More elegant way to cwd?

Peter Hansen peter at
Wed Dec 29 03:52:42 CET 2004

Kamilche wrote:
>> For "library" modules there are already other and more elegant means.
> Well, I want to make a script execute without error regardless of where 
> the current working directory is, and without having to make the user 
> modify their PYTHONPATH variable or install something in site-packages.

If you are talking about just "a script", then this of course
works out of the box without doing anything special.  You just
run the script and it works.

If, on the other hand, the script requires access to certain
shared *other* modules, then no, if you don't tell the script
where to find those other modules, and they are not in the same
folder as the script itself, then you can't do this.  You do
have to tell the Python where to find things... I'm unclear
what your situation is, that you have shared modules that you
want to use in various other scripts, and yet you have some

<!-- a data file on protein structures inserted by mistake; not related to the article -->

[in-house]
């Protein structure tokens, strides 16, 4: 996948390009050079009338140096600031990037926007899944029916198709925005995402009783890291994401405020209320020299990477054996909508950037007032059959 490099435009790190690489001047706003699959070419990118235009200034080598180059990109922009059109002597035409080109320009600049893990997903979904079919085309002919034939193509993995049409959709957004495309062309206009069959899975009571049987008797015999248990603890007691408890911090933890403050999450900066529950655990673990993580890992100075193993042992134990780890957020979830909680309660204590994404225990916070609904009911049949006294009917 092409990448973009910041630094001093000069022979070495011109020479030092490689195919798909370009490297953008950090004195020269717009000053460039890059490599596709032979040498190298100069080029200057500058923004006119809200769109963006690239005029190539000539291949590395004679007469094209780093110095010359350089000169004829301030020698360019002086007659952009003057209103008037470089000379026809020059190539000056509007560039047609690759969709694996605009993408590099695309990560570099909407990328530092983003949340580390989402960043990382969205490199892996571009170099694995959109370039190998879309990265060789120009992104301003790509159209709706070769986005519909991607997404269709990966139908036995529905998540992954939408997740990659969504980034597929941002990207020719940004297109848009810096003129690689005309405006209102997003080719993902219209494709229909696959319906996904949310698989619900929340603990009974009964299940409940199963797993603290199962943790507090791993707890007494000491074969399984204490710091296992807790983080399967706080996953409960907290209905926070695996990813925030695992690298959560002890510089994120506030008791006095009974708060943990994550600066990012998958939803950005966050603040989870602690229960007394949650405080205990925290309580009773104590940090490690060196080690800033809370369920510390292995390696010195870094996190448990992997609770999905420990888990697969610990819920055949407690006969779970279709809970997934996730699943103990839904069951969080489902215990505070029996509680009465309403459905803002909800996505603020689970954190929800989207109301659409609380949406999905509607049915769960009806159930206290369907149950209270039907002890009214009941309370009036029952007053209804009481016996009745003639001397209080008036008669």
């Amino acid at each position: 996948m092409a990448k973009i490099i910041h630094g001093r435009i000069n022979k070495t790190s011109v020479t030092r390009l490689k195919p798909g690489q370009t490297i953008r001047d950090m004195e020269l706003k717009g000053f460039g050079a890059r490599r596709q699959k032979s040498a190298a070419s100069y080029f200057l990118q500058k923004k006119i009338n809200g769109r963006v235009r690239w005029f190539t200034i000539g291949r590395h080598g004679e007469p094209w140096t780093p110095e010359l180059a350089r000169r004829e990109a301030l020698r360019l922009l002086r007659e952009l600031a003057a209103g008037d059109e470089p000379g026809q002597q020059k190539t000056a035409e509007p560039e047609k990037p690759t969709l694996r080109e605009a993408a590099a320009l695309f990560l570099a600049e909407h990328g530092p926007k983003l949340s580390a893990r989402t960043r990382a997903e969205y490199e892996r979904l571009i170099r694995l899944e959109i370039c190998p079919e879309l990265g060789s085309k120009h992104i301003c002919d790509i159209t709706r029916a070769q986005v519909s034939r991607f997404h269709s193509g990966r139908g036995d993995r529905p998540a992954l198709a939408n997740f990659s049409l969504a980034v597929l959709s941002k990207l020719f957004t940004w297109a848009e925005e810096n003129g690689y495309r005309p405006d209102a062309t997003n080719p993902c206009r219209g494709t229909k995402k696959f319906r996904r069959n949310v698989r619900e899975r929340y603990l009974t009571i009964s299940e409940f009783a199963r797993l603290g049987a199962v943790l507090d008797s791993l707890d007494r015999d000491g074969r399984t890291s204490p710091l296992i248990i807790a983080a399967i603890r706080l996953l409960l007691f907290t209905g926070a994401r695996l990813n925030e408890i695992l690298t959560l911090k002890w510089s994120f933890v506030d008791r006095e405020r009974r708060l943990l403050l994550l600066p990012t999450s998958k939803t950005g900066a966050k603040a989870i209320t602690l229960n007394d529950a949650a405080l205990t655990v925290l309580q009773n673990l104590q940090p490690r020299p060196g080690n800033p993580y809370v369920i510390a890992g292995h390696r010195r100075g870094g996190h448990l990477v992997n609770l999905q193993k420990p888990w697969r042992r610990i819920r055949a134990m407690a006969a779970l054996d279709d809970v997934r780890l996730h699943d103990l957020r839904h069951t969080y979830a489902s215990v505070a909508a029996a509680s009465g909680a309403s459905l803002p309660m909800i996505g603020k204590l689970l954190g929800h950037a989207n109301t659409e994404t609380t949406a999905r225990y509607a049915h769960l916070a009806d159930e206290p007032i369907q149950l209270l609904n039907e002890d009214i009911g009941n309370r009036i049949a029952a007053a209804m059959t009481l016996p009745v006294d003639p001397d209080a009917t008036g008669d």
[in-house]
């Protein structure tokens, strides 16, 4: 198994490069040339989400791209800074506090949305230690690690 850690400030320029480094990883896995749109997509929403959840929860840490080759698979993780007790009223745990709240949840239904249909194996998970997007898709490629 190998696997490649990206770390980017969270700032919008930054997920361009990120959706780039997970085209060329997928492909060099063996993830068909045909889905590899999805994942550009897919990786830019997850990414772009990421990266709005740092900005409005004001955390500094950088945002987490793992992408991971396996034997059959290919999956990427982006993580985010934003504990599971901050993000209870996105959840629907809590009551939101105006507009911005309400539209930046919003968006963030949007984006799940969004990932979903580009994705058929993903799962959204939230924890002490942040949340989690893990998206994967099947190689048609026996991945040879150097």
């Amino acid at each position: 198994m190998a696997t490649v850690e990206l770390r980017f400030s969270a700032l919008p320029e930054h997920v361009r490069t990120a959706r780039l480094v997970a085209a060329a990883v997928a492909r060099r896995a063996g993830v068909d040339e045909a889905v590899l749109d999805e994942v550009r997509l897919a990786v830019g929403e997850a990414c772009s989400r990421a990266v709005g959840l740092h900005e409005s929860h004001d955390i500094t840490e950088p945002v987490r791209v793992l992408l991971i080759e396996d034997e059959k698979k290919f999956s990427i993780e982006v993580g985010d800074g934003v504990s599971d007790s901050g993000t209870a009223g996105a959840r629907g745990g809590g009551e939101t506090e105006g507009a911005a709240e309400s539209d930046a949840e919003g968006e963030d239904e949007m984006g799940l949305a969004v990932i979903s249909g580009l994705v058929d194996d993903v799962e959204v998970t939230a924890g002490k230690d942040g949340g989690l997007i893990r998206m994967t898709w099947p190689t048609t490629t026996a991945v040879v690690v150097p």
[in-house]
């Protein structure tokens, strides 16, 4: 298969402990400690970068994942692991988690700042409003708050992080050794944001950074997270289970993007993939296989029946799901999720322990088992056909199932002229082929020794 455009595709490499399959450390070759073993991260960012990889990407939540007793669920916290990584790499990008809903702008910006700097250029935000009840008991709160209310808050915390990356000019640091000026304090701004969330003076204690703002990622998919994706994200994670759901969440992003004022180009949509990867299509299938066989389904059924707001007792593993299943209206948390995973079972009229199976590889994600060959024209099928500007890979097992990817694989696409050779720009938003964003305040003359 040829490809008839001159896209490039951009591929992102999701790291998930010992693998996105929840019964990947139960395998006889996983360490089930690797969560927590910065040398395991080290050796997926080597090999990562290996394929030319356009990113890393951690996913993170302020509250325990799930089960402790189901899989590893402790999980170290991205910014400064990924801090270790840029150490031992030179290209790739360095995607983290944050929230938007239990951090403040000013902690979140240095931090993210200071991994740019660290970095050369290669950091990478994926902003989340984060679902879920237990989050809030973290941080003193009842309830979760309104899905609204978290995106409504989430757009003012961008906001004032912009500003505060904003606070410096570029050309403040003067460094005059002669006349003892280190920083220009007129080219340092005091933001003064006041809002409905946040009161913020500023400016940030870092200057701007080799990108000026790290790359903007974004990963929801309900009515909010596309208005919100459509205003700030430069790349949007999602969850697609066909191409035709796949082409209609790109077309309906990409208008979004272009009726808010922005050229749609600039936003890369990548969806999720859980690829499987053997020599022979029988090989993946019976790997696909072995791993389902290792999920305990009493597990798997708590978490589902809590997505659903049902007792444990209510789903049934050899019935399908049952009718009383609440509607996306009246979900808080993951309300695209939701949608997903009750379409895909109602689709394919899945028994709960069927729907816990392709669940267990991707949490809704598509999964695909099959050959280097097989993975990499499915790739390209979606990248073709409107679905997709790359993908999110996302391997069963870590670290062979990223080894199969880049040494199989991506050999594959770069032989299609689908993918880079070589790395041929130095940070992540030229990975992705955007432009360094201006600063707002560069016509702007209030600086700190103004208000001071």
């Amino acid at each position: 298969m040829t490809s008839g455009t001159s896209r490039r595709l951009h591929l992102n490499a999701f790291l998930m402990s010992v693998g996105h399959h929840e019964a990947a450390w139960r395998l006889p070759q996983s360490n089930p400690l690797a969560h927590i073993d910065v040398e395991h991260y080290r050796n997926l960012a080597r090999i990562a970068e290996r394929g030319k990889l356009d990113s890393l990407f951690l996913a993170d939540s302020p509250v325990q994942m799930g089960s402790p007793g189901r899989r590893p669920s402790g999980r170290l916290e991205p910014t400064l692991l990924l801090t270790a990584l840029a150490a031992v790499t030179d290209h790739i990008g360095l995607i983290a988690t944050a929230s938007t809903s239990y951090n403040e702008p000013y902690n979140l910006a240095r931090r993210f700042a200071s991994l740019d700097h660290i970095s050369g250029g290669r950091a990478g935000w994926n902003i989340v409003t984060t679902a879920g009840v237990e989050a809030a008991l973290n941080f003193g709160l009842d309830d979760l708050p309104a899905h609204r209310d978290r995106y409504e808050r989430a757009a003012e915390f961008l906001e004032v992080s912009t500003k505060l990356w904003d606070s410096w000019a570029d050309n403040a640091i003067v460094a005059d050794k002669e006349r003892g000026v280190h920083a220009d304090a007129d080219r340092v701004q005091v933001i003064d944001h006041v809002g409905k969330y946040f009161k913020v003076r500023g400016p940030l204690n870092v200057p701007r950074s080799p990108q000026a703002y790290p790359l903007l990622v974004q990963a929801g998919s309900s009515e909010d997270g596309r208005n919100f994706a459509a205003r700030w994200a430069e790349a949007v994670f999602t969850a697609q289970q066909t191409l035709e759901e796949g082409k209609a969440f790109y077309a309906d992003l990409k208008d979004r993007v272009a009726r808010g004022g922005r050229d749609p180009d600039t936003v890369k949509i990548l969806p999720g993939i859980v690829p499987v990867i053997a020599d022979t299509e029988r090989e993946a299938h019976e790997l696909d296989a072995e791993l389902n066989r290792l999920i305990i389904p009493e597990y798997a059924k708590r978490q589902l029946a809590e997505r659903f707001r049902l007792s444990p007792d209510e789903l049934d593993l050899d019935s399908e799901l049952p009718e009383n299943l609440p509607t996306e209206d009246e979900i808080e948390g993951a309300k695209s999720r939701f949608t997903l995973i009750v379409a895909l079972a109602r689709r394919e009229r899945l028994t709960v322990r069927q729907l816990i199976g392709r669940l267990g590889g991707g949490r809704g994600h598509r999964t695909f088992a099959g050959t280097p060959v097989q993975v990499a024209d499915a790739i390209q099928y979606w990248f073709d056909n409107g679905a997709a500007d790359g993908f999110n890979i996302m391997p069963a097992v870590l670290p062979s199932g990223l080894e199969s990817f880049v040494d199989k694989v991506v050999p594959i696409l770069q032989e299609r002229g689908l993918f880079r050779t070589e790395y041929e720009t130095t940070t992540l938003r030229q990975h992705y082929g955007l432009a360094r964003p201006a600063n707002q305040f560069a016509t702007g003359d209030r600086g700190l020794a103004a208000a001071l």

strange restriction preventing you from telling Python where
those are to be found except with custom code written in each
script that will use the modules.

Even if that really describes your (very bizarre, IMHO) situation,
the least you could do is write the aforementioned code in a
nice subroutine that you just cut and paste into each module,
then call "elegantly".  It's code reuse, even if it's the most
rudimentary sort of reuse.

> Is there a way to let the user just 'drag the folder' anywhere on their 
> hard drive, and have it work, without having to modify any special 
> system variables?

Not sure exactly what you are looking for.  I certain have folders
of Python scripts that I can just drag here or there and have them
work.  When they need to use common library files, however, I take
a moment to set that up ahead of time, using .pth files if I can't
or won't install them in site-packages.


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